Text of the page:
These days are quite intense. There is a very real heavy load hanging above all our heads, waiting for our recklessness to unleash its sad truth. Though, what we tend to forget in the midst of the general panic, is that there ARE in fact, things we can do to better take care of ourselves, our loved ones, our communities and our dear home we call planet Earth.
Yes, we can (and must!) wash our hands, avoid touching our faces and frequently touched surfaces, practice social distancing and self isolation, we can stay informed through reliable sources and keep up to date with the news. Those are common sense practices that everyone should be diligent about, if not for themselves, for the wellbeing of others at higher risks. But, although essential, I find these actions to be conducive of a great deal of stress and anxiety. If you are among the nervous ones (hi, I’m here!), maybe consider turning to an add-on strategy to soap and media streams…
What about Yoga?
The Yoga teachings have invaluable lessons to inspire us with and tools we can use anytime, anywhere (yes, even in self isolation mode!) which can be of immense help when feeling the darkness creeping into our minds, our hearts, our souls… Yoga can help dissipate the clouds, make us see clearer, breathe deeper and connect to a brighter frequency, one that vibrates radiantly. These tools are my personal favorites and I thought they could help you too. They are not the answer to it all, but they could provide relief, calm and peace amid the gusty winds of change.
Asana is the outward, more physical sphere of Yoga philosophy. The one we probably all know about, that involves downward facing dogs and other mindful movements. Sure, the physical aspect of asana is a great way to stimulate the whole being including all our internal and external systems, in order to remain strong and healthy and crank up our immune systems. But more so, asanas invite us to connect deeply to our body and feel it. All of it. Becoming so acutely aware of our bodies does not only imply imperative mindfulness, but also, the nurturing feeling that arises from the simple act of taking care of our unique house of flesh. Whilst experiencing your body in different poses, explore the sensations, notice the blockages or the discomforts, observe your reactions and the emotions unfolding. Through asanas, allow respect and patience for your bodies to surface and love for yourself to float in.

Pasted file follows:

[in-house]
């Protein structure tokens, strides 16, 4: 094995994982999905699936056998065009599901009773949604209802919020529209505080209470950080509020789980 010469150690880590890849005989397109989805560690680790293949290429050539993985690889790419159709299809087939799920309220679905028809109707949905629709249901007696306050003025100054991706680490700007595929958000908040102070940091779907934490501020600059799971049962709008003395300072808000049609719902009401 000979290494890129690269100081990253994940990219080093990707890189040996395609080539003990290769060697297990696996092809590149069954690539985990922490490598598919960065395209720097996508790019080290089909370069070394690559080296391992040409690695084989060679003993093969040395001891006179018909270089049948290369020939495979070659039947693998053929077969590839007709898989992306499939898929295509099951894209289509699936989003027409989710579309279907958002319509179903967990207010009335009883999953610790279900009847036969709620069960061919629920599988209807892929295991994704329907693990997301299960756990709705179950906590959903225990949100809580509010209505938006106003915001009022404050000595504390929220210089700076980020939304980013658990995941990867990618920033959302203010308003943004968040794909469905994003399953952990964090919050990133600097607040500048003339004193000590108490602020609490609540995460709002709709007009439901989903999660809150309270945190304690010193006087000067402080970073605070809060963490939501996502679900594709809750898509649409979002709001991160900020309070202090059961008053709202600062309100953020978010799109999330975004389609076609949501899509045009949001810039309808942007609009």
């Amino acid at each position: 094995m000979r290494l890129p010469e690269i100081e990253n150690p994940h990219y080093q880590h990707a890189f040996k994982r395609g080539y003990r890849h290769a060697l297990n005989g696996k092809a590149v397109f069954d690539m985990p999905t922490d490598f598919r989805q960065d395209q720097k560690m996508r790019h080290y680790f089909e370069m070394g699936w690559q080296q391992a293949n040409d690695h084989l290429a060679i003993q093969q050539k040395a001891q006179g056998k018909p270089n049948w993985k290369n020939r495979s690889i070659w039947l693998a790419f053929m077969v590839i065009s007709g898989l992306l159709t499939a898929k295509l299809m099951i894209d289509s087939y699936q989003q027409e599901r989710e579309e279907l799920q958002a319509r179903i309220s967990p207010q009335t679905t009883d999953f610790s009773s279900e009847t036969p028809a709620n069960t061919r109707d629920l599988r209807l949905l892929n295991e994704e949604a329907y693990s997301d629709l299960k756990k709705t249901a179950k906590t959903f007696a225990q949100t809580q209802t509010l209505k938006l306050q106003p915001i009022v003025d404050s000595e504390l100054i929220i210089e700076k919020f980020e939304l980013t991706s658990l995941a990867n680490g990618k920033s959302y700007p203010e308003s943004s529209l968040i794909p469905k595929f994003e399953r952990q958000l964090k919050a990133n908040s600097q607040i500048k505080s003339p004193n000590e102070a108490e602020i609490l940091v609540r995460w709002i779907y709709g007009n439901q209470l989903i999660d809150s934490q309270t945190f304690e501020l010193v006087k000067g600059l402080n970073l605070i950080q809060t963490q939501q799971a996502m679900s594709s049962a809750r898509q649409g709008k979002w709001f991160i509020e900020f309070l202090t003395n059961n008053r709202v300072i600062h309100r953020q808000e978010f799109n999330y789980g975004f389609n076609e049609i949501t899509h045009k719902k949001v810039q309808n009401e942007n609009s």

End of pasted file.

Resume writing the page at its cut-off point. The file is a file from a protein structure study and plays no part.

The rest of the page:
Meditation is a practice that has attracted more and more attention in the past decades. Scientists have studied the numerous and mesmerizing effects of such powerful practice on the whole human being, brain and heart included. It is no secret now that meditation has profound soothing effects that help relieve stress and anxiety and calm our overactive minds. Meditation is a tool to help our nervous systems to drift from a fight-or-flight reactive state to a rest-and-digest recovering one, which we desperately need, now more than ever. In times of global changes, it is crucial to find that space within, a refuge away from the fears, the ifs and the buts. We need to connect within, so we can face without! We can use meditation to hold on to the positive and melt away the negative, to feel gratitude and dismiss the apprehension, to embody the here and now and let go of the uncertain future.
Pranayama is a Sanskrit word, the traditional language of Yoga, which refers to breathing techniques. Prana is the flow of subtle energy that lightens us all up and allows us to be, to live, to thrive. It is the life force energy. If Prana flows smoothly, all is well and we feel fine. If Prana hits blockages whether mental, emotional or physical, it cannot flow freely and we experience pain or inconvenience. Numerous breathing practices have been developed within the Yoga lifestyle and are said to enable Prana to flow and support human beings in, well, living life as human beings. Some breathing techniques have the very powerful abilities to strengthen the immune system, lower the stress levels, increase resilience, calm the nervous system, elevate our energy, our mood, etc. In other words, Pranayama is a super potent tool to navigate uncertain and scary times such as those we are in today.
Yoga is much more than a way to become flexible. It is much more than fitness (in fact, it is not fitness at all!). Yoga is a way of living that includes many highly valuable principles, teachings and lessons. One of them being the practice of Ahimsa, or non-harming. Ahimsa applies to all beings. It implies cultivating values such as empathy and compassion, and to refrain from harming others with our words, our behaviors and our bodies. In a worldwide pandemic situation, Ahimsa is essential to practice towards others, our loved ones, our elders, but also for the most important being in our lives… OURSELVES. We tend to forget to show that same love and compassion we show to others, to ourselves. We forget that we are deserving of our own love and affection and we should tend to our every needs and feels. If we are not taking good care of ourselves how could we expect to take good care of others? If we are not showing up for ourselves, how could we even show up for others?
To go through this storm of change, we need to be fully present, fully equipped, fully loaded with bright Prana energy flowing fluidly through our bodies. We need Yoga. And its invaluable teachings.
What is helping you in these intense times? What would you need?